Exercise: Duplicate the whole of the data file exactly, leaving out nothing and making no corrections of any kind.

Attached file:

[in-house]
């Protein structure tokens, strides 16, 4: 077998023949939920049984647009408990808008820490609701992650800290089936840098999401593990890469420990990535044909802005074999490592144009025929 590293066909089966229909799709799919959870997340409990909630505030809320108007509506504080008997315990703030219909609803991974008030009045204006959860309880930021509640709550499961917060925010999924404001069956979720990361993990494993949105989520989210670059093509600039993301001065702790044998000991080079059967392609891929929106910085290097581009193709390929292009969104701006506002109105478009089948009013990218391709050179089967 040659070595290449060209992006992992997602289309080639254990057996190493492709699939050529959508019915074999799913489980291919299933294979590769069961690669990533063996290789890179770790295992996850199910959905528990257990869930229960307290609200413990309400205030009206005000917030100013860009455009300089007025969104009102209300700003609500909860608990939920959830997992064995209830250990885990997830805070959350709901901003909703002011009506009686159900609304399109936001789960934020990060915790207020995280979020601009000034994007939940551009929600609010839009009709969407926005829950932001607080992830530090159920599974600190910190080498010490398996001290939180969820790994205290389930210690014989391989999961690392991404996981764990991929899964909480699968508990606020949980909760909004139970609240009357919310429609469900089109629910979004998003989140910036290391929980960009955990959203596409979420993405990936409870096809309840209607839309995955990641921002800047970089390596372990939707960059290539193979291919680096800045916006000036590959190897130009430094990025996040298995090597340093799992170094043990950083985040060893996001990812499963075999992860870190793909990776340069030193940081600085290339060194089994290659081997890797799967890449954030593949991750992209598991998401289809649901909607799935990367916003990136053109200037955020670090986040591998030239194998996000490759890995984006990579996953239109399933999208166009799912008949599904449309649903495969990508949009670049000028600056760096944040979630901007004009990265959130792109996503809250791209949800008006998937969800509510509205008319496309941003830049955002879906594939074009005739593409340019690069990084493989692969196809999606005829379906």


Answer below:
[in-house]
């Protein structure tokens, strides 16, 4: 077998023949939920049984647009408990808008820490609701992650800290089936840098999401593990890469420990990535044909802005074999490592144009025929 590293066909089966229909799709799919959870997340409990909630505030809320108007509506504080008997315990703030219909609803991974008030009045204006959860309880930021509640709550499961917060925010999924404001069956979720990361993990494993949105989520989210670059093509600039993301001065702790044998000991080079059967392609891929929106910085290097581009193709390929292009969104701006506002109105478009089948009013990218391709050179089967 040659070595290449060209992006992992997602289309080639254990057996190493492709699939050529959508019915074999799913489980291919299933294979590769069961690669990533063996290789890179770790295992996850199910959905528990257990869930229960307290609200413990309400205030009206005000917030100013860009455009300089007025969104009102209300700003609500909860608990939920959830997992064995209830250990885990997830805070959350709901901003909703002011009506009686159900609304399109936001789960934020990060915790207020995280979020601009000034994007939940551009929600609010839009009709969407926005829950932001607080992830530090159920599974600190910190080498010490398996001290939180969820790994205290389930210690014989391989999961690392991404996981764990991929899964909480699968508990606020949980909760909004139970609240009357919310429609469900089109629910979004998003989140910036290391929980960009955990959203596409979420993405990936409870096809309840209607839309995955990641921002800047970089390596372990939707960059290539193979291919680096800045916006000036590959190897130009430094990025996040298995090597340093799992170094043990950083985040060893996001990812499963075999992860870190793909990776340069030193940081600085290339060194089994290659081997890797799967890449954030593949991750992209598991998401289809649901909607799935990367916003990136053109200037955020670090986040591998030239194998996000490759890995984006990579996953239109399933999208166009799912008949599904449309649903495969990508949009670049000028600056760096944040979630901007004009990265959130792109996503809250791209949800008006998937969800509510509205008319496309941003830049955002879906594939074009005739593409340019690069990084493989692969196809999606005829379906």